Houston, we had a problem …

… and it was called books.  Stacks of unsorted books, to be precise.  Three years’ worth of stacks of unsorted books, to be even more precise.

Now, even back in 2015, after the last major overhaul of my bookshelves, those were already looking like this:

… in other words, no room to spare in the lodging house.  None.  Whatsoever.

Obviously (and as evidenced above), that state of affairs did not stop me in the least from buying more books, nor from happily receiving books as gifts.  Yet, for a long while I didn’t know how and where to conjure the extra space needed to house all those new arrivals.

Then earlier this year MbD posted about her own ingenious solution, inspired by this post on do-it-yourself book risers … and I began fiddling with ideas how I could make this work for my home without having to engage in any crafts(wo)manship that would have been decidedly above my abilities.

Well, after some research, interrupted by a sustained period of unwelcome RL interference, go figure at last … IKEA to the rescue.  Turns out their shelf inserts all have the same depth as their bookcases, so those were not the answer, but they also sell a nice wooden spice rack about half as deep as most my bookcases, which I found would (standing upside down) work very well as a riser covering a fair part of the length of each shelf of my cases.  So, I loaded a shopping cart full of enough crates of those things to spice up an entire army kitchen’s output if I had actually intended to use them as spice racks and, once back home, started putting them together.  A few hours and slight weals on several of my fingers later, I was left with more hex keys than I will ever need again in my life … and a tidy stack of book risers, ready to be inserted wherever needed (i.e., pretty much on every single shelf).


And, boy, did this ever do the trick!

In one case, I even have an entire shelf to spare at the moment … which is probably a good thing, however, as the Nordic lit on the shelf right next to it is already elbowing for more space.

Only the Bard will have to be granted a bookcase of his own sooner rather than later — he’s crowding out his fellow Renaissance playwrights as it is, even with the extra space … not to mention the rest of the BritLit shelves right below.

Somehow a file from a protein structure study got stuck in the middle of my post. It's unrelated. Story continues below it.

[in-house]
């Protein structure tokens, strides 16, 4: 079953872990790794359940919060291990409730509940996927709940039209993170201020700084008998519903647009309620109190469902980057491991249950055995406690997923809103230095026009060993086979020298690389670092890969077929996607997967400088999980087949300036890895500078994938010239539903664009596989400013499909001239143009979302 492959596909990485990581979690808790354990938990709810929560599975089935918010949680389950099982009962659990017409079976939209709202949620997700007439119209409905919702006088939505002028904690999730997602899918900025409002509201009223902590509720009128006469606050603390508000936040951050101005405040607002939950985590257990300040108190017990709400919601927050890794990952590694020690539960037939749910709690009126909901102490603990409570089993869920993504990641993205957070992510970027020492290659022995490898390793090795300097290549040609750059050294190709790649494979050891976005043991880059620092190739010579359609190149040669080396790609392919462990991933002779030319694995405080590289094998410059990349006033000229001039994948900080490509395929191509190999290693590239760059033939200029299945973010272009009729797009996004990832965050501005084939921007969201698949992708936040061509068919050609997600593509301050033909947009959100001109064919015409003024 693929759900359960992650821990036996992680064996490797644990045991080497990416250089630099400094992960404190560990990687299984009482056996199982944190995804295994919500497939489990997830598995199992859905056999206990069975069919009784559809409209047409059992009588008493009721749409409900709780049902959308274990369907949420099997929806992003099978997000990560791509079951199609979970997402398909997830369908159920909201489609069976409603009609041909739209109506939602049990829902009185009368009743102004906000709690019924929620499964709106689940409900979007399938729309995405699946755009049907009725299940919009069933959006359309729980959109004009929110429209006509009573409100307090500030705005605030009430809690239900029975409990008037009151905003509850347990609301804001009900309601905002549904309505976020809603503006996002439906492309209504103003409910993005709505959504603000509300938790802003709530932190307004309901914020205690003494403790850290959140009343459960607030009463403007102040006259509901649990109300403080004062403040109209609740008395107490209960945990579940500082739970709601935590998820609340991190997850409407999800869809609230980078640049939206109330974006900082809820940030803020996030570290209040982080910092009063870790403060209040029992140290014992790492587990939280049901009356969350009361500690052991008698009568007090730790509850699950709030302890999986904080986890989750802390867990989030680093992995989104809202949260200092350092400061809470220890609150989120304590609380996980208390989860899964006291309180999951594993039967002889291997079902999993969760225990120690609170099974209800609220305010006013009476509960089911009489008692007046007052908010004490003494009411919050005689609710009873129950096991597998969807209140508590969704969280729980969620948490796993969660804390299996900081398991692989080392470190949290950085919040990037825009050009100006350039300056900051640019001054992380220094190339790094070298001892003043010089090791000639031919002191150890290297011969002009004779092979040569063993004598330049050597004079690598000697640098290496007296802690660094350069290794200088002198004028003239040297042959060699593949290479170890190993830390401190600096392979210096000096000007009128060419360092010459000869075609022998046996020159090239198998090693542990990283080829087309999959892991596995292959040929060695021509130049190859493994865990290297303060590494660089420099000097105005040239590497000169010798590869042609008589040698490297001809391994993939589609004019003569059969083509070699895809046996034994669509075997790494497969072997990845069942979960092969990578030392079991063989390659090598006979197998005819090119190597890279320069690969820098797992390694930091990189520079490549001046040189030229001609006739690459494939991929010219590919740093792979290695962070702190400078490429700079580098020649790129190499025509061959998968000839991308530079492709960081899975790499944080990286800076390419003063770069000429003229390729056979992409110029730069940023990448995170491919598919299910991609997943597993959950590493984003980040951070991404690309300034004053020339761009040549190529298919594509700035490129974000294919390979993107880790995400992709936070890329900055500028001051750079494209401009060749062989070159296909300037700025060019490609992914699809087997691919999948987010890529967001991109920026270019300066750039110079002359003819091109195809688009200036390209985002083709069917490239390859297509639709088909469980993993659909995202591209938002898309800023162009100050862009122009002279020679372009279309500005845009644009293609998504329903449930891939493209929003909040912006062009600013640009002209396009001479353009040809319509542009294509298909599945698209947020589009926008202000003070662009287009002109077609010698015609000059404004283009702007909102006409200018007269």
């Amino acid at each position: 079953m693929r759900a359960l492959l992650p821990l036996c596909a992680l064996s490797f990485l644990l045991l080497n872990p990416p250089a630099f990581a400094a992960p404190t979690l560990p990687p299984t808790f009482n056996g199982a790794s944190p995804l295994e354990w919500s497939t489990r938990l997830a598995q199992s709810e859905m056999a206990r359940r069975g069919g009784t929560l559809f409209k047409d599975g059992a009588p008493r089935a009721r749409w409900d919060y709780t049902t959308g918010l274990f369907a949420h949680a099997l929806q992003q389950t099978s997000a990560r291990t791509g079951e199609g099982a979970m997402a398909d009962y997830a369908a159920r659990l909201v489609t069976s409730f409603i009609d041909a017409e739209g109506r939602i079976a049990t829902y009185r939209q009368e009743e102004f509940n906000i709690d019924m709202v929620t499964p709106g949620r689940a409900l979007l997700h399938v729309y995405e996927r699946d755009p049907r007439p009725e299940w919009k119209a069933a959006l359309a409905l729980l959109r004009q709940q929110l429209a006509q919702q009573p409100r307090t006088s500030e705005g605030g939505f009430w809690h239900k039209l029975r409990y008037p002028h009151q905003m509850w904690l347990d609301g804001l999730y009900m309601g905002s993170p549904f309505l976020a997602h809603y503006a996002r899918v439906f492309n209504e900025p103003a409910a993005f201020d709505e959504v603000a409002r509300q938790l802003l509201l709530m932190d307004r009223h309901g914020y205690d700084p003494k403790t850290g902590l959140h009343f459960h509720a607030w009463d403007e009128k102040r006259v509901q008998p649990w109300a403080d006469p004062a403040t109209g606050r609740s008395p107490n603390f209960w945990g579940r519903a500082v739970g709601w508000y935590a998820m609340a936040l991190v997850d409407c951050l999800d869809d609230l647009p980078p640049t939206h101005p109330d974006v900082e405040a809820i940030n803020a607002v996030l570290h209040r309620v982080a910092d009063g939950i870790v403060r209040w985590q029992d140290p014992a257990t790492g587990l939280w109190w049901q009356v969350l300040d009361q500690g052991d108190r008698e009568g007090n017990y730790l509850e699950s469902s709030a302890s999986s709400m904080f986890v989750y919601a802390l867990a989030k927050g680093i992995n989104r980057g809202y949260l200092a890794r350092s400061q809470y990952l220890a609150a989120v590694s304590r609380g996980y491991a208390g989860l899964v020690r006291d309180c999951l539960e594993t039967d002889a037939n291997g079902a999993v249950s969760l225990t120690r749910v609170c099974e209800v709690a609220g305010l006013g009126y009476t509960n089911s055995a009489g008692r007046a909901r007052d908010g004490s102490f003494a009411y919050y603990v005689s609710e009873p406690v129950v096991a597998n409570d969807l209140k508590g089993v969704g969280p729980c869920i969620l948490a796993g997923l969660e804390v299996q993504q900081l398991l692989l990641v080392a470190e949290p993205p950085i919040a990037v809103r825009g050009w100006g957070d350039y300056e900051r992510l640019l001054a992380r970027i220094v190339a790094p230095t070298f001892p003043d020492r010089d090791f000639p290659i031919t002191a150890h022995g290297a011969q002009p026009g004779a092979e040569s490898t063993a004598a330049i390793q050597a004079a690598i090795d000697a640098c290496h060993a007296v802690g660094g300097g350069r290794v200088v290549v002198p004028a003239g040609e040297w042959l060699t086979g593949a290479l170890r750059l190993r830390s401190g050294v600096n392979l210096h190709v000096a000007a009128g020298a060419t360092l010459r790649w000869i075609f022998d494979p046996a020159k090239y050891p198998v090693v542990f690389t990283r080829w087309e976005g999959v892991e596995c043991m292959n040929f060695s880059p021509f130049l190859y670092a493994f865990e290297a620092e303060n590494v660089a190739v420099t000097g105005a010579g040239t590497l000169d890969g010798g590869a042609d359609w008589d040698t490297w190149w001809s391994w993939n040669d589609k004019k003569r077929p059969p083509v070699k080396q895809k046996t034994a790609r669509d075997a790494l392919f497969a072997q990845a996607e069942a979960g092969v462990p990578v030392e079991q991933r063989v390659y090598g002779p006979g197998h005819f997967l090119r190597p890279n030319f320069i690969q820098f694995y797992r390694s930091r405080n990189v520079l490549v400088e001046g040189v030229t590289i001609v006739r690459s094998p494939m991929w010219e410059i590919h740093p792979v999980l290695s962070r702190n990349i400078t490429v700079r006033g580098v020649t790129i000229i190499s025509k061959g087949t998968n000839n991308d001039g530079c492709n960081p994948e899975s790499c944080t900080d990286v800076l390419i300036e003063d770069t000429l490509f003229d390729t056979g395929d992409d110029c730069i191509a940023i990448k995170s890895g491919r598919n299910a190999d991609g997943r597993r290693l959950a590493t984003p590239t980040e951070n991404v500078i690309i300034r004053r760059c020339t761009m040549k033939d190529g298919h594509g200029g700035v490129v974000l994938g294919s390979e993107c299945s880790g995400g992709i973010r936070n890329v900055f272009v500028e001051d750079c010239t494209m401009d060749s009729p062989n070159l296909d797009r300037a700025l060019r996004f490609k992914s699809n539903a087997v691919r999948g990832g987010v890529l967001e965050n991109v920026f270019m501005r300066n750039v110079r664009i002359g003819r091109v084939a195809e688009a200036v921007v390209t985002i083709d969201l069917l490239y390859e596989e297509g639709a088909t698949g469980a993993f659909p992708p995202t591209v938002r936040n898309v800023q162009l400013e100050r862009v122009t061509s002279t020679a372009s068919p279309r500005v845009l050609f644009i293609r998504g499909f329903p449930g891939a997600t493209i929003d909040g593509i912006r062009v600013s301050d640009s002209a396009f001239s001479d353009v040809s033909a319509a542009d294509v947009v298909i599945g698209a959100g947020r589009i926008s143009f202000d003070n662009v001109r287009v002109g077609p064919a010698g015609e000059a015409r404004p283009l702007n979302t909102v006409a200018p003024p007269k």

But my horror and fantasy books are no longer jostling for space with each other, nor with the (British) historical fiction in the bookcase below.

And I’m particularly happy I found room for virtually all of my mystery collection, which bulged into a downright indecent size once and for all last year with my discovery of all those recently-unearthed Golden Age mysteries — not to mention my ever-growing collection of books by Ian Rankin, Michael Connelly, Val McDermid, and Peter May (and my P.D. James, Ruth Rendell, Colin Dexter, Elizabeth George, and Martha Grimes collections).

Now the Golden Age mysteries have taken over the first 2 of the 3 individual bookcases forming the lower part of my crime fiction wall, with seperate shelves in the first case for the pioneering masters (including all things Sherlock Holmes), Dame Agatha, Dorothy L. Sayers and the other queens of crime (Marsh, Wentworth, Tey, Heyer, and Mitchell), and the other members of the Detection Club and their contemporaries in the second bookcase (even with some place to spare there, too).

I’m still going to need at least one extra bookcase to take care of some “leftovers” (and, well, to store some other stuff, too) — and I also still have to invent some space somewhere for an extra British history (nonfiction) shelf … and for an audiobook CD rack or three.  But considering what, for the longest time, I thought I was looking at, all this is an absolute pittance.

So, thank you again MbD for sharing your solution … my adaptation of it has worked an absolute treat!


Original post:

2 thoughts on “Houston, we had a problem …

  1. Pingback: Lioness at Large

Leave a Reply

This site uses Akismet to reduce spam. Learn how your comment data is processed.

Cats Literature

Halloween Bingo 2021: Card, Spells, Markers and Book Pool

Phew!  I’ve had blog display issues for the better part of August due to a stupid WP plugin acting up (and of course, it was a plugin allegedly intended to “facilitate” the import of content into my chosen theme — haha, right), but luckily they were resolved just in time for Halloween Bingo! (Gosh … […]

Read More
Cats Literature Reviews

June 2021 and Mid-Year Reading Recap

Sigh.  Well, I think posting a monthly (and even half-year) reading recap a full three weeks into the next month has to be some sort of record, even for me, but here we are.  And I admit that at this point I’d even been contemplating holding off another week so as to combine this with […]

Read More
Literature Reviews

Dorothy L. Sayers: The Five Red Herrings

Dorothy L. Sayers is occasionally accused of having gotten too caught up in her research for a given book; and the two mysteries that routinely come up in this context are The Nine Tailors (bell ringing, published in 1934) and, well, The Five Red Herrings (1931), which, although chiefly concerned with fishing and painting, also […]

Read More
%d bloggers like this: